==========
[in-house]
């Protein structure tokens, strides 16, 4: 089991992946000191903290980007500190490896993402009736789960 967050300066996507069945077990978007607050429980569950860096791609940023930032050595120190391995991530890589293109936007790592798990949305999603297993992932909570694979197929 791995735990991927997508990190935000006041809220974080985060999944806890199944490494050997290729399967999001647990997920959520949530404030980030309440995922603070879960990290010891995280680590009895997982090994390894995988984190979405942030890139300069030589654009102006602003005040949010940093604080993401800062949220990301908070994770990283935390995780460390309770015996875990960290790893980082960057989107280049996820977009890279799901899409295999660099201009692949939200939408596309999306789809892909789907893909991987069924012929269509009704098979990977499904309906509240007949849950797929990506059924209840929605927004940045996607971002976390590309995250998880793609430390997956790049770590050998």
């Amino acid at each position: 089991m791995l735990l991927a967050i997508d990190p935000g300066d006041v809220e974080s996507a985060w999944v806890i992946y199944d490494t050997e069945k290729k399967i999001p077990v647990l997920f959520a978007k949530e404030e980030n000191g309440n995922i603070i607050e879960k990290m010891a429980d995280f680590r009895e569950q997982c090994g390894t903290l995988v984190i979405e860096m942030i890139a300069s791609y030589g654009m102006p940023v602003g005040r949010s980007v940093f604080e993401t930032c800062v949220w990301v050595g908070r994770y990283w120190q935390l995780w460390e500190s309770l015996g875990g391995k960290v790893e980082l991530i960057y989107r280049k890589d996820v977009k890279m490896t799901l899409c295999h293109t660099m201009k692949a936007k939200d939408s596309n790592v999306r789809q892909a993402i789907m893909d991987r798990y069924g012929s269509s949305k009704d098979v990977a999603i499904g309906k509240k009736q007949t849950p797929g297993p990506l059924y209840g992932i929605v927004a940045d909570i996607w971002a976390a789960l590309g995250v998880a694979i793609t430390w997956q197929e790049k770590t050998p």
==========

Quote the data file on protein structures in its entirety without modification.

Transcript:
[in-house]
């Protein structure tokens, strides 16, 4: 089991992946000191903290980007500190490896993402009736789960 967050300066996507069945077990978007607050429980569950860096791609940023930032050595120190391995991530890589293109936007790592798990949305999603297993992932909570694979197929 791995735990991927997508990190935000006041809220974080985060999944806890199944490494050997290729399967999001647990997920959520949530404030980030309440995922603070879960990290010891995280680590009895997982090994390894995988984190979405942030890139300069030589654009102006602003005040949010940093604080993401800062949220990301908070994770990283935390995780460390309770015996875990960290790893980082960057989107280049996820977009890279799901899409295999660099201009692949939200939408596309999306789809892909789907893909991987069924012929269509009704098979990977499904309906509240007949849950797929990506059924209840929605927004940045996607971002976390590309995250998880793609430390997956790049770590050998």
């Amino acid at each position: 089991m791995l735990l991927a967050i997508d990190p935000g300066d006041v809220e974080s996507a985060w999944v806890i992946y199944d490494t050997e069945k290729k399967i999001p077990v647990l997920f959520a978007k949530e404030e980030n000191g309440n995922i603070i607050e879960k990290m010891a429980d995280f680590r009895e569950q997982c090994g390894t903290l995988v984190i979405e860096m942030i890139a300069s791609y030589g654009m102006p940023v602003g005040r949010s980007v940093f604080e993401t930032c800062v949220w990301v050595g908070r994770y990283w120190q935390l995780w460390e500190s309770l015996g875990g391995k960290v790893e980082l991530i960057y989107r280049k890589d996820v977009k890279m490896t799901l899409c295999h293109t660099m201009k692949a936007k939200d939408s596309n790592v999306r789809q892909a993402i789907m893909d991987r798990y069924g012929s269509s949305k009704d098979v990977a999603i499904g309906k509240k009736q007949t849950p797929g297993p990506l059924y209840g992932i929605v927004a940045d909570i996607w971002a976390a789960l590309g995250v998880a694979i793609t430390w997956q197929e790049k770590t050998p």